“We are not able to compete with the current spectrum portfolio we have in the growing data market,” Telenor global CEO Sigve Brekke said. But Brekke also emphasized that the additional spectrum would have to be available at “a price that we can justify.”
Some fear widespread damage to mobile company business models if most of the spectrum India plans to auction later in 2016 is sold at or above present minimum prices.
That spectrum auction involves a huge amount of spectrum, and might prove problematic, for traditional and new reasons.
On one hand, the auction will release u…

FCC to Re-Regulate Special Access, Include Cable TV for the First Time

The U.S. Federal Communications Commission is considering a major change in regulation of special access services, extending wholesale obligations for the first time to cable TV and fiber to premises connections, using a principle of “technological neutrality.”
The rules have not yet been made public, but in addition to bringing cable TV facilities under the mandatory wholesale regime for the first time, the order is expected to reintroduce price regulation of special access services. Many believe wireless backhaul is the main reason the new approach is being taken, essentially to “protect” prices for backhaul circuits for mobile carriers who do not own fixed network assets.
The problem, some argue, is that such wholesale rules always have some clear consequences.
By forcing carriers to provide competitors wholesale access to special access facilities, one provider takes the risk of investing in the facilities, while other competitors then are able to lease use of those same facilities…

Will Others Take Proposed Telco Platform Role?

At the risk of sounding unduly skeptical, when something doesn’t make sense, maybe that is because it simply “doesn’t make sense.” More positively, perhaps an ecosystem has simply not had enough time to develop.
Analysys Mason, for example, calls for telcos to shift to a platform-based model.
“Platforms are the key to success in the digital economy,” Analysys Mason analysts argue.To be clear, that means creating a role something like that possessed by Apple, AirBnB, Alibaba, Amazon, Facebook, Google, LinkedIn, Rakuten,, Uber, Xbox and others.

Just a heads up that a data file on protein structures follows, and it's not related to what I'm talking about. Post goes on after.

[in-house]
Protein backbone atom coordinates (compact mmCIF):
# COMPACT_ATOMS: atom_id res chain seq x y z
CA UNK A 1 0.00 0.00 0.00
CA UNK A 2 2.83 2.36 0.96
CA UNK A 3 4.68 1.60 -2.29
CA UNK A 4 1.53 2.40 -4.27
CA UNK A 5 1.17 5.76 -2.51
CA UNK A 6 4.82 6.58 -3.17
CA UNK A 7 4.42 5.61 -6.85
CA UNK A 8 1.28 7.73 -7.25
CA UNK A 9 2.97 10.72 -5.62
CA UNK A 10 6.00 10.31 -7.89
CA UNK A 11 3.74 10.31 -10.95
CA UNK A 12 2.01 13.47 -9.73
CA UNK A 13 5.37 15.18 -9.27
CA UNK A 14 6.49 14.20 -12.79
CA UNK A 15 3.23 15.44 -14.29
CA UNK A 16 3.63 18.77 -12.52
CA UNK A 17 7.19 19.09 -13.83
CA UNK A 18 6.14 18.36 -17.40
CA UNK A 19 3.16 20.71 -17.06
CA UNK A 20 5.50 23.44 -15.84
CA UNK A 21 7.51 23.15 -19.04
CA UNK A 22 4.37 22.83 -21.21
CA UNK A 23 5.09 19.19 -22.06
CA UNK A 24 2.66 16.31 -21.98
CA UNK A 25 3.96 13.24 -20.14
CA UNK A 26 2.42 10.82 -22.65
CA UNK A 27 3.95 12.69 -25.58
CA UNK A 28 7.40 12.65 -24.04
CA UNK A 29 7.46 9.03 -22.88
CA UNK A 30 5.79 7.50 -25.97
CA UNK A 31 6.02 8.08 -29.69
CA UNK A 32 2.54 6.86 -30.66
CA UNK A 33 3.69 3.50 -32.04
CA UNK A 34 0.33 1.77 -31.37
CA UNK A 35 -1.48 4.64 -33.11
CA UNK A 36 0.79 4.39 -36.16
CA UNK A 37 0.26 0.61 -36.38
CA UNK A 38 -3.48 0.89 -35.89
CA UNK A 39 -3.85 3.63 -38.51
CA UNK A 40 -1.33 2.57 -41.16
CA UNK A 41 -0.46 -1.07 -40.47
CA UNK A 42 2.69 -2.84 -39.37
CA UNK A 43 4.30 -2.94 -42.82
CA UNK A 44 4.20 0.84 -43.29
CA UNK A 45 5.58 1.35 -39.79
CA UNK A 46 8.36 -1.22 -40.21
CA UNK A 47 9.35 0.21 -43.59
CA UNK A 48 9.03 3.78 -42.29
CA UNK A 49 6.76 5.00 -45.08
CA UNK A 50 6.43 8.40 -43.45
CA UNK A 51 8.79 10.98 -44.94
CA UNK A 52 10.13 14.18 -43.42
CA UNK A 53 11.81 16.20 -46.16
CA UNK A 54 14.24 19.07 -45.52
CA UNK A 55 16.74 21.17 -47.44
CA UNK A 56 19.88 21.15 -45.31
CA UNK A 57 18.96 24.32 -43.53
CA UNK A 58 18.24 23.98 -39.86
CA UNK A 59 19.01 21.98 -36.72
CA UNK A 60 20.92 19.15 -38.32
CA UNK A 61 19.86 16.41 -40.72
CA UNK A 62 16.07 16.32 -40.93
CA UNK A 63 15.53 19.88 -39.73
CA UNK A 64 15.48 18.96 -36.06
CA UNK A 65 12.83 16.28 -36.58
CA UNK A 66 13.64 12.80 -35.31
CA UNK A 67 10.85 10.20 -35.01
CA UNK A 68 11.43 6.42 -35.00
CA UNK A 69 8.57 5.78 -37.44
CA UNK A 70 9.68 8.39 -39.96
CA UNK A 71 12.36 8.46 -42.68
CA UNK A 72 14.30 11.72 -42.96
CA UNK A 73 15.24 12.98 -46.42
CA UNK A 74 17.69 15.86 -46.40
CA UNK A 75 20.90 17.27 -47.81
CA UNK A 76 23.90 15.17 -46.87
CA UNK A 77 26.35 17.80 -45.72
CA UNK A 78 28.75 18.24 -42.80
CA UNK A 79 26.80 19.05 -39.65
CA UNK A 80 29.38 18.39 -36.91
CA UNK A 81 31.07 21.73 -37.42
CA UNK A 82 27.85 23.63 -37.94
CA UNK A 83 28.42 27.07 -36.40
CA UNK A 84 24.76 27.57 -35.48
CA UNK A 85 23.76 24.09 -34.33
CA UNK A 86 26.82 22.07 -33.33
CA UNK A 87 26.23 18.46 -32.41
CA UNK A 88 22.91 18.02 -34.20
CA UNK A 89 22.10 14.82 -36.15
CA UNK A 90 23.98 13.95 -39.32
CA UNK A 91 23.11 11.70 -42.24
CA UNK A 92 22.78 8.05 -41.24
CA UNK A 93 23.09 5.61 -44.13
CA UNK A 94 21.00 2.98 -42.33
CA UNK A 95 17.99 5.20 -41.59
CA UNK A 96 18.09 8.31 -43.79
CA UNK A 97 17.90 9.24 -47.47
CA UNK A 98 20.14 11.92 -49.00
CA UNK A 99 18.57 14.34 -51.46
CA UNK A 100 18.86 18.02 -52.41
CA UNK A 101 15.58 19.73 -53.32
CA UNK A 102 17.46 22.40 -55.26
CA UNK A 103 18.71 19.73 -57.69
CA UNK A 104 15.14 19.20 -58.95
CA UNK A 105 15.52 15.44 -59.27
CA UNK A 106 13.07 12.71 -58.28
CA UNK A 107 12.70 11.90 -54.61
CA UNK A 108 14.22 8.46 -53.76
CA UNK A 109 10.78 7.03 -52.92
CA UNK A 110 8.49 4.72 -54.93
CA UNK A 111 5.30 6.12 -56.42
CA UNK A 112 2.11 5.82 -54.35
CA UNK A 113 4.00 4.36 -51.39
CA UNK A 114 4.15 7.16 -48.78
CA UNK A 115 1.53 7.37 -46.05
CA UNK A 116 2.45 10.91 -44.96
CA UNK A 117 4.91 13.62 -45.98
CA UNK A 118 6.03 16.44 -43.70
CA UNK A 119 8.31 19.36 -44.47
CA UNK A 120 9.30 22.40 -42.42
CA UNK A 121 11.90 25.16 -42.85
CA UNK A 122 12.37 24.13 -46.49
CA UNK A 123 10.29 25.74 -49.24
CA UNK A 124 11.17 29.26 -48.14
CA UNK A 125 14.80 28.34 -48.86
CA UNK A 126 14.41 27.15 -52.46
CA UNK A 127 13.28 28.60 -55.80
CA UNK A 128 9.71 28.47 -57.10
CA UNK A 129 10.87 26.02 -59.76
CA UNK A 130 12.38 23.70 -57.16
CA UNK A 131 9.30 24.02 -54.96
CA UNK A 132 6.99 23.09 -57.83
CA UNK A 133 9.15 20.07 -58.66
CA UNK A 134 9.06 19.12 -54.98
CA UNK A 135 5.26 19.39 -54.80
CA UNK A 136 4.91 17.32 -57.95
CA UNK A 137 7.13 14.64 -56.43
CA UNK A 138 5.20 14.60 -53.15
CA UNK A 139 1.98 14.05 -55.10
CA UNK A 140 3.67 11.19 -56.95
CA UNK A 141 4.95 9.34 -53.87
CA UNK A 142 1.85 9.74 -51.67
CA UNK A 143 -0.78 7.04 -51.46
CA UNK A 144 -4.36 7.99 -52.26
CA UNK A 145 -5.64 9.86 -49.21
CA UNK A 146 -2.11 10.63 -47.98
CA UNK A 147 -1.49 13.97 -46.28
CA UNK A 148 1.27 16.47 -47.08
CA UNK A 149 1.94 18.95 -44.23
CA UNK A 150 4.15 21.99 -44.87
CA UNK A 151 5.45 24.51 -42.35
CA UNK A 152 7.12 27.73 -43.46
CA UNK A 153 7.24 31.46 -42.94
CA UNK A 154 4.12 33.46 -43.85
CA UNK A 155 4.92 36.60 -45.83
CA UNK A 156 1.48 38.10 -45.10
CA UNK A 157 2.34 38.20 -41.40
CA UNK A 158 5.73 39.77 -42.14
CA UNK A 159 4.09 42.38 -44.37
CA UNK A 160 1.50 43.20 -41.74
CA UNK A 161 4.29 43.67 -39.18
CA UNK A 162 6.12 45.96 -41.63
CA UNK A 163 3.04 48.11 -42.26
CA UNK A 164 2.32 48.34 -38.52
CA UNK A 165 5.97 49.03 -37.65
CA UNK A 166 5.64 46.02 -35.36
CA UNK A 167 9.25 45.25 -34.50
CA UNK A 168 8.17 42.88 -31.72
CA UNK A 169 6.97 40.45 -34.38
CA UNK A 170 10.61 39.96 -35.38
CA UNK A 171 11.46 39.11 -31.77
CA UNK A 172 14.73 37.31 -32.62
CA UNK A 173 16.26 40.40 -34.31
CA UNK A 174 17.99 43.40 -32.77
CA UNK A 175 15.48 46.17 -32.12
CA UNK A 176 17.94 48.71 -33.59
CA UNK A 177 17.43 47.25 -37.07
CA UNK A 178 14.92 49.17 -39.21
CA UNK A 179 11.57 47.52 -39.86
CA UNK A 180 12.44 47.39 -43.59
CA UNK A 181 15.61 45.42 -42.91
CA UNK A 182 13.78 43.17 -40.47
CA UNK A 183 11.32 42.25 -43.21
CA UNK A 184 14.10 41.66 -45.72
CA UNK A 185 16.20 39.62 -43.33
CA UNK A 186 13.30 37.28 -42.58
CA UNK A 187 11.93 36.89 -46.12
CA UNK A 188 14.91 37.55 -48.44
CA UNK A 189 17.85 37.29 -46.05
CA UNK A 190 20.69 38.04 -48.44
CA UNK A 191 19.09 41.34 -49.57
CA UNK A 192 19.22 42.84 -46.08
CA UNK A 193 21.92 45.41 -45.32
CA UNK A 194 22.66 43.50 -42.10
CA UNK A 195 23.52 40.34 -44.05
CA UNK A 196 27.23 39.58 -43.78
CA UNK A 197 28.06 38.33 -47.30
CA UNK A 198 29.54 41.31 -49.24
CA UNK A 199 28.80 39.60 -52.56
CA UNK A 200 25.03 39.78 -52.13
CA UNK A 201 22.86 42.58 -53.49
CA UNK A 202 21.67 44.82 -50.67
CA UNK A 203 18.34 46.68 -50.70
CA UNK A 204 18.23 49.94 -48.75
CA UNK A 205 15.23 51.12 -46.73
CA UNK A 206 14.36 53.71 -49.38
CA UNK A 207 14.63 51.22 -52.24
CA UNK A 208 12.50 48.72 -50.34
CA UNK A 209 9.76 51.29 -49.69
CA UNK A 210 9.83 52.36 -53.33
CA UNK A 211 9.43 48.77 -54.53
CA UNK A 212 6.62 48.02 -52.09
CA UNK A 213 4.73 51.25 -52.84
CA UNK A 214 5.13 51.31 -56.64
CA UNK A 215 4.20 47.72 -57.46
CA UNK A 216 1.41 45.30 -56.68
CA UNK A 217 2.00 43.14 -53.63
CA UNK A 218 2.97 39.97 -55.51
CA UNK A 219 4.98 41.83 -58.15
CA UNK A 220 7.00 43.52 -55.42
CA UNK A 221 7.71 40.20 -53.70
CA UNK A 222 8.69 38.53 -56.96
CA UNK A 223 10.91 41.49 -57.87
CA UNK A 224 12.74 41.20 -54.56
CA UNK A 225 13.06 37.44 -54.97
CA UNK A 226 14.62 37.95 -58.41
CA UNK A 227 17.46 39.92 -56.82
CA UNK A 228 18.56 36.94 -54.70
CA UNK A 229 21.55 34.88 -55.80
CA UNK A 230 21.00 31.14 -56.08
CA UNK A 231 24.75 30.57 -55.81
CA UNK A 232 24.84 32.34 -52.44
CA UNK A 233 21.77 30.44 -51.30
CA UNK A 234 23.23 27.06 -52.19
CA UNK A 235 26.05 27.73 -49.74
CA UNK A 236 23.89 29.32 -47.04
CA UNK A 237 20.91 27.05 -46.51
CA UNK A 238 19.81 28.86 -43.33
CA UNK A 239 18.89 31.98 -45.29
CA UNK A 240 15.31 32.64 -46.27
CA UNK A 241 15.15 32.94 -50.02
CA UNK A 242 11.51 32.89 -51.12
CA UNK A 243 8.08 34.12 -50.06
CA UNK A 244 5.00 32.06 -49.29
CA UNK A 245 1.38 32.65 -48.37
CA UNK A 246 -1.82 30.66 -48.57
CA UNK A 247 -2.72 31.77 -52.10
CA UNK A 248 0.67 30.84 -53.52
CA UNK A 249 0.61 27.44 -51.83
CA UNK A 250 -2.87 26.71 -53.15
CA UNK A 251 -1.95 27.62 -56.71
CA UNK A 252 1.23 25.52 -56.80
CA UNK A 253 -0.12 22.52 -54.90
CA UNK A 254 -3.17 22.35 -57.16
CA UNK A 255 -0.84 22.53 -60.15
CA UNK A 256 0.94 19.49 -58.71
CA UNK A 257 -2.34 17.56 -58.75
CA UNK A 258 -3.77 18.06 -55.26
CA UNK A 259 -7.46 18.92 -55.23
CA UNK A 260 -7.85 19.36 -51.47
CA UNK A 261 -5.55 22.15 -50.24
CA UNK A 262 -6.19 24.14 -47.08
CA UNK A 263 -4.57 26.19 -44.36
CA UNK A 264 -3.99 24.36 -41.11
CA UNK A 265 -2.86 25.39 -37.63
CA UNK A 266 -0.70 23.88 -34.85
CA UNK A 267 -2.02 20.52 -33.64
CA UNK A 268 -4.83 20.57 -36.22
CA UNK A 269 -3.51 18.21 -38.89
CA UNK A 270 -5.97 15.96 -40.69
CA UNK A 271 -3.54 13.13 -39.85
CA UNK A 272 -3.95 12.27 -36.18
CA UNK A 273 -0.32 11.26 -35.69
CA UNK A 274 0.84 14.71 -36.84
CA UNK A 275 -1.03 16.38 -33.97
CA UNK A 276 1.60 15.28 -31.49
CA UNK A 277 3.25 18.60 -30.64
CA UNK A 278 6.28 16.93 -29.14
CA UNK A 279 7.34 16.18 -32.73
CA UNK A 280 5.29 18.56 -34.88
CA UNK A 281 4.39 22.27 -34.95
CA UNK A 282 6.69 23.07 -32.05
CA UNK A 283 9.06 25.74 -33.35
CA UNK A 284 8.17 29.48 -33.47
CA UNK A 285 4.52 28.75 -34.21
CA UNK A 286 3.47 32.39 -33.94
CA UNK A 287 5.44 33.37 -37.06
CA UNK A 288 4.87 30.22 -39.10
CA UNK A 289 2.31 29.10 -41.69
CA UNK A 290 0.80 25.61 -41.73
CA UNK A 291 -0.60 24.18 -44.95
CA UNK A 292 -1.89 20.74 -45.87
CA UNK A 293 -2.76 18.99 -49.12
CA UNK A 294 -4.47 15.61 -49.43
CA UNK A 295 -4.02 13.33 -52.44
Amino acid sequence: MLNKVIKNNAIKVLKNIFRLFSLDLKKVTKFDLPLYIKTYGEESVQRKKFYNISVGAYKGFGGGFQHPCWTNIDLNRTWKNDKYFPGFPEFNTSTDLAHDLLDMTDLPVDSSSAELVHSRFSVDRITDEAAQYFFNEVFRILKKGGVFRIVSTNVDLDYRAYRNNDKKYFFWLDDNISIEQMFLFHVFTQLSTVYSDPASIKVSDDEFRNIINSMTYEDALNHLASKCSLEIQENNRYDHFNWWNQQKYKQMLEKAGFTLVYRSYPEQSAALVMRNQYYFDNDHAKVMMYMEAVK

Platform providers build ecosystems around their core business. Apple and Google have thousands of developers and hundreds of accessory manufacturers continually creating complementary products for each ecosystem.
So the task to envision how any access provider similarly can create a platform--presumably for managed services of some type-since it seems unlikely an access provider actually can become a platform for Internet OTT apps.…

The Next 4 Billion Internet Users Will be Connected Using Wireless

There’s a very simple reason some of us spend so much time thinking about and working on ways to use wireless platforms to expand Internet access: it is the way the next four billion Internet users are going to get access.
“The next four billion (Internet users) will come online through some form of a wireless connection,” said Chris Weasler, Facebook global head, spectrum policy and connectivity planning.
“We have a number of different projects underway to address connectivity,” Weasler said. New access technologies and architectures have to be more affordable, Weasler said.
One example is Aquila, the solar-powered unmanned aircraft that Facebook expects and hopes will provide a new way to do backhaul. It “could be used by mobile operators, Wi-Fi operators” or others, Weasler said.